Save Baseball

Save Baseball

Disagreeing over issues ranging from the playoff structure to the luxury tax, the MLB and the MLBPA are diametrically opposed at the moment. 

All fans want out of both the MLB and the Players Association is for baseball to be played, yet it doesn’t seem like any progress is on the horizon. The MLB and the MLBPA had their first deadline March 1 to come to a new Collective Bargaining Agreement (CBA) and failed. This resulted in the cancellation of some regular season games for the first time since the 1994-95 players’ strike. 

In reference to this meeting on the first, after nine days of negotiations, the MLB presented their final offer for the new CBA. The union rejected it, and as soon as the deadline passed, MLB Commissioner Rob Manfred held a news conference where he announced that the first two series of the regular season will be canceled. 

To put this in perspective for non-MLB fans, the cancellations have resulted in at least 90 games no longer happening. Manfred came out and stressed that each side is trying very hard to reach an agreement.

“I want to assure our fans that our failure to reach an agreement was not due to a lack of effort by either party,” Manfred said. 

Yet fans are left twiddling their thumbs asking, what are they supposed to think?

It should be remembered that Manfred can be quoted as saying, “I see missing games as a disastrous outcome for this industry, and we’re committed to making an agreement in an effort to avoid that.” 

In the latest talks dating March 6, there have been surprising concessions from the players’ side. With the new proposal, a key development is their willingness to give Manfred and the MLB the ability to implement three on-field changes: installing a pitch clock, larger bases and shift restrictions. 

All three of these changes came as a surprise. While no implementation would take place until 2023, they stand to make significant changes to the pace and strategy of the game. 

The primary issues still being discussed are between billionaires, and guys who get paid—at a minimum $570,500 a year—to play baseball. Areas of controversy are reported to be: league minimum salaries, a new bonus pool created to reward young players not yet eligible for salary arbitration and the luxury tax system.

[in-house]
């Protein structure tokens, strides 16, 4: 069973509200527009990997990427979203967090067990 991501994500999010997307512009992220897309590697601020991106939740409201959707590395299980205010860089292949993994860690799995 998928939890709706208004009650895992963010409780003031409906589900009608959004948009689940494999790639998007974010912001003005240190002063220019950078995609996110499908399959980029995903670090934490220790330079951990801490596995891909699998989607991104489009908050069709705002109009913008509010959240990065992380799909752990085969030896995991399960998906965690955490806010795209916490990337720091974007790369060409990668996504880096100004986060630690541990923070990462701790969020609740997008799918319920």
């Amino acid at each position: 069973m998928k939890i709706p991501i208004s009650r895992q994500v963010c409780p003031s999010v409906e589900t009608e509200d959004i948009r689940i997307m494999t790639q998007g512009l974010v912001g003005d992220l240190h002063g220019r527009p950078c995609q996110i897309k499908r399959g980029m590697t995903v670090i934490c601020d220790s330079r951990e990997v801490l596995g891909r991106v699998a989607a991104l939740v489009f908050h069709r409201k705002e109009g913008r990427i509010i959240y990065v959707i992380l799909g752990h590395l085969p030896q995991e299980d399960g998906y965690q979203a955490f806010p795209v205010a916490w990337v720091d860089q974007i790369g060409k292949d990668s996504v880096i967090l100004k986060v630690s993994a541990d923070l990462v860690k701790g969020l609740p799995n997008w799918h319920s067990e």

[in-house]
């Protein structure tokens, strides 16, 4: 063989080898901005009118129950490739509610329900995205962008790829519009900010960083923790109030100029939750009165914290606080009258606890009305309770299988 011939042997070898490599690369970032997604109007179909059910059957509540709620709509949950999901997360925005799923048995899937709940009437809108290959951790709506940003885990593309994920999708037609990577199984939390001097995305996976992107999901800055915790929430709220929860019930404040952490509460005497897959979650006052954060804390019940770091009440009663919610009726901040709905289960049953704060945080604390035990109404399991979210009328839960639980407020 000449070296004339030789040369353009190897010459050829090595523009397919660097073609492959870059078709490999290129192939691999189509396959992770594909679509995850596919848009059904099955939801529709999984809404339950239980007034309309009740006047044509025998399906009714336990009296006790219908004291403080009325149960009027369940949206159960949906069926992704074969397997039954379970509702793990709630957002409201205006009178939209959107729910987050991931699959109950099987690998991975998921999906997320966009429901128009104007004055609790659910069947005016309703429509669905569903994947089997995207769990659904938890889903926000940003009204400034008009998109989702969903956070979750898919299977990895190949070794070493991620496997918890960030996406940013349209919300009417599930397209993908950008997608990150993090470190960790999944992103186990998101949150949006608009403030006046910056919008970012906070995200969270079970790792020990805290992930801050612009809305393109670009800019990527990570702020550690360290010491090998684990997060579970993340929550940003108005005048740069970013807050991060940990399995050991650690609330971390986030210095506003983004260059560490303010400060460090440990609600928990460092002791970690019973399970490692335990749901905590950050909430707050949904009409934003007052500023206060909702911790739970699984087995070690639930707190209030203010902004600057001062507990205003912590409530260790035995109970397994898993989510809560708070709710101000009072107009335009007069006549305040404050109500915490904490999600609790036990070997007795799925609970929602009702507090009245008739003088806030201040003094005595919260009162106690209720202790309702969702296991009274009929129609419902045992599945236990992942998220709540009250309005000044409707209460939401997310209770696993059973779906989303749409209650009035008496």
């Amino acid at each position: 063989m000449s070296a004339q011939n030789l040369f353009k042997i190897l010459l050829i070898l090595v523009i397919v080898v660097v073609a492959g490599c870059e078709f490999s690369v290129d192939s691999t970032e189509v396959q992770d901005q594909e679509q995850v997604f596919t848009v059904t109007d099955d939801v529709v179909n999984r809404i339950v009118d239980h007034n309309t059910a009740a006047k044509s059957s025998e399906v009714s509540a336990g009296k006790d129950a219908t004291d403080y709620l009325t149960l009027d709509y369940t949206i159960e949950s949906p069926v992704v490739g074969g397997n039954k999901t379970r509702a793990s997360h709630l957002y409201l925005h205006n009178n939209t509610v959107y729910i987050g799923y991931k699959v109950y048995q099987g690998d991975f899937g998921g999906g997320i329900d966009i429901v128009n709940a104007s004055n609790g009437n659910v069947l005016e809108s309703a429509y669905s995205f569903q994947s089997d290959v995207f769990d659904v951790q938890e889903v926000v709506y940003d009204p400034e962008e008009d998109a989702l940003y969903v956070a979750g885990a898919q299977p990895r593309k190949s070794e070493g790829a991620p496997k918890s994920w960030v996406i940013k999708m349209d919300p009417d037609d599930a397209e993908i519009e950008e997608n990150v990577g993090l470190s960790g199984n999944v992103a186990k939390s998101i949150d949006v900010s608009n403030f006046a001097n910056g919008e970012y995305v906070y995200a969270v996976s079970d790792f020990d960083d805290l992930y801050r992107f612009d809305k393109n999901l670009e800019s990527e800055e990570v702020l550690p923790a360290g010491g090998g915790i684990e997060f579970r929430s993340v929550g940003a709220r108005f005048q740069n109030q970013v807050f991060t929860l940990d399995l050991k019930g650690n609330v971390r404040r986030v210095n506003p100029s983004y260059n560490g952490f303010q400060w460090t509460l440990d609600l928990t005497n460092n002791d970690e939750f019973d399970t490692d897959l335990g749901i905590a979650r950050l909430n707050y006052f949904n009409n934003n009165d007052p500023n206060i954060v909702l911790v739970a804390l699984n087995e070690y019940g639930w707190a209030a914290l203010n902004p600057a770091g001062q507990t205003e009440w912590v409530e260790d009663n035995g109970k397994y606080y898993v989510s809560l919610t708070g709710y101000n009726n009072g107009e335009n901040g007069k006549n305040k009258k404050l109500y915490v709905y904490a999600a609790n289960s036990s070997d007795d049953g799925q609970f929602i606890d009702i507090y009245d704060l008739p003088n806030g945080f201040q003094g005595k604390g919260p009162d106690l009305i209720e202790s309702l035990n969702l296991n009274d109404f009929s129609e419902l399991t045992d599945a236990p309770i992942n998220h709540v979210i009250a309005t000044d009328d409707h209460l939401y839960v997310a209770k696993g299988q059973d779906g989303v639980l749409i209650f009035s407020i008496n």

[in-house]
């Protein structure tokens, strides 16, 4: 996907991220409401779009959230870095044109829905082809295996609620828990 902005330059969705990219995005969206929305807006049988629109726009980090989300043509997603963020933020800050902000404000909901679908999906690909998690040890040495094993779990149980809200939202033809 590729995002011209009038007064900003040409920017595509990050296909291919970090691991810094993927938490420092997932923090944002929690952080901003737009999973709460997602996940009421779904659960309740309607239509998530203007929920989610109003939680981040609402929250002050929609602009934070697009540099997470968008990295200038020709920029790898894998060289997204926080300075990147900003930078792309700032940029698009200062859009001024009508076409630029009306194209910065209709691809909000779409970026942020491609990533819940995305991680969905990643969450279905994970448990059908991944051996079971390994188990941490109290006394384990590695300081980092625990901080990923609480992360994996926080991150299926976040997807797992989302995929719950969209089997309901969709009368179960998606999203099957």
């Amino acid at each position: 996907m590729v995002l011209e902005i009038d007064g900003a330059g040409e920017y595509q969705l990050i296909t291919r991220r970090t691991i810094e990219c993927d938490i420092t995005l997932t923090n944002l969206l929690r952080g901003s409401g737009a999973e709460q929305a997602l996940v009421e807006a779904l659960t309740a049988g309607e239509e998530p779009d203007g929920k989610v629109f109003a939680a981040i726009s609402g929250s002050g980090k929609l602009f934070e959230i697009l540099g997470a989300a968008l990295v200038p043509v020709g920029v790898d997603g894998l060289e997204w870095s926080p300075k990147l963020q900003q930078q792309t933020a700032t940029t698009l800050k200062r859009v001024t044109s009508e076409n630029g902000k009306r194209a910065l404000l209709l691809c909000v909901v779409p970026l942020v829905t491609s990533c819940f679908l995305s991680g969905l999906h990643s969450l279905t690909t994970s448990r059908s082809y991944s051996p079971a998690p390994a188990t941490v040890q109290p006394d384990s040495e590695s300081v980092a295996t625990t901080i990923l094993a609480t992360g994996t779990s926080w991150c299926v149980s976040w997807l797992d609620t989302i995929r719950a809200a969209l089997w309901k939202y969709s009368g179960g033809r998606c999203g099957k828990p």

Breaking these issues down, the league minimum salary is something that can be applied directly to other professional leagues. The standard to remember for the MLB is $575,500. In the MLS, the minimum salary for an admittedly much smaller league is $65,500. This number is extremely low compared to the MLB and other major sports leagues; the NFL is $705,000, and the NBA is $925,258. 

These numbers show that there is merit behind the players argument, especially given the 162-game regular season they normally play through. However, as fans, all of these numbers are high, and the revenue of clubs and owners is exponentially higher but not public information. 

The new bonus pool proposed to help reward young players who can’t yet arbitrate for their salaries can best be explained as a way to help the young stars of the league who see lots of playing time with little return comparatively. In the latest talks, the union lowered its request on the pre-arbitration bonus pool, from $85 million to $80 million, yet the owners previously proposed a $30 million central fund. The gap between the two remains at a sizable $50 million.

It is the luxury tax that is the largest issue still up for debate. The gist of the tax in the first place is that teams are penalized if their average annual value of player contracts exceeds the tax line. The further over the threshold a team finds themselves in results in an even steeper fine. Only six franchises have ever exceeded this competitive balance tax multiple times. 

The newly proposed terms by the players would request for the Competitive Balance Tax to begin at $238 million and grow to $263 million. The league has countered with a threshold that starts at $220 million and slowly climbs to $230 million. The main disparity between the groups can be seen as the players wanting to be paid more, while the owners wanting to have to pay less. 

What this lockout is constantly reminding fans is that players, franchises and the MLB are all interested in making money, more so than playing baseball. 

This is a harsh light to shine on players and the league, but it seems like there is no other way to look at the current situation. In coming back from each meeting, each side has consistently expressed their dismay at the latest offer. MLB spokesman Glen Caplin hoped that the players would be more reasonable with their proposal and focus on getting something done. 

“We were hoping to see movement in our direction to give us additional flexibility and get a deal done quickly,” Caplin said on behalf of the MLB. “The players’ association chose to come back to us with a proposal that was worse than Monday night and was not designed to move the process forward. On some issues, they even went backwards. Simply put, we are deadlocked.”

This is just about the very last thing fans want to hear. Supposedly, there has been no progress. Hopes are still alive for a 2022 season, but as every negotiation passes with no reported progress, those hopes become fleeting. 

One thing is for sure: if a season does happen, major changes will be made to the game of baseball both on and off the field.